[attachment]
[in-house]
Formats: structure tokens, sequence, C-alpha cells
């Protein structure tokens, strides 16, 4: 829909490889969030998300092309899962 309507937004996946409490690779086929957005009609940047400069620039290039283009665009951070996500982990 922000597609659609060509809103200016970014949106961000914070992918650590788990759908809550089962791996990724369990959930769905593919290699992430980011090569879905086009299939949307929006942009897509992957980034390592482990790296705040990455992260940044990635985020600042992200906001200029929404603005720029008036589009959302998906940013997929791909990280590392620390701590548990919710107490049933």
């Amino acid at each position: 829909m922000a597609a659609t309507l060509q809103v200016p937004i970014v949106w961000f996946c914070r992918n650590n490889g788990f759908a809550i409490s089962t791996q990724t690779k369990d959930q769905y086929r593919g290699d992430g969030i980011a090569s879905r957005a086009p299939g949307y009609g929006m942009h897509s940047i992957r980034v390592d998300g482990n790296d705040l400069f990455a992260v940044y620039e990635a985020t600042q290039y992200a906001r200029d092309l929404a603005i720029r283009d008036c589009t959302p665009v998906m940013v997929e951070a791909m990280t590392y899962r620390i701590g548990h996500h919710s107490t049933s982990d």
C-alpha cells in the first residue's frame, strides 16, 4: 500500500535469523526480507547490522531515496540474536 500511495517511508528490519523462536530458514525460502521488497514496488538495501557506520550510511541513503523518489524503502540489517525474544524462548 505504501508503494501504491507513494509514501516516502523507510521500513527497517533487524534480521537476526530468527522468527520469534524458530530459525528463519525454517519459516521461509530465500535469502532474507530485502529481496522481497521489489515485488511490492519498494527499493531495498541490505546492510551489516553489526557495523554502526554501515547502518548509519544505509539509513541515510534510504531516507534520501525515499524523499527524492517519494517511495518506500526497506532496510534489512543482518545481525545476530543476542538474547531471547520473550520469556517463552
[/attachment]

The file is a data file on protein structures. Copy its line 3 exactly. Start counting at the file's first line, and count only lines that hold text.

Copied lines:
């Protein structure tokens, strides 16, 4: 829909490889969030998300092309899962 309507937004996946409490690779086929957005009609940047400069620039290039283009665009951070996500982990 922000597609659609060509809103200016970014949106961000914070992918650590788990759908809550089962791996990724369990959930769905593919290699992430980011090569879905086009299939949307929006942009897509992957980034390592482990790296705040990455992260940044990635985020600042992200906001200029929404603005720029008036589009959302998906940013997929791909990280590392620390701590548990919710107490049933």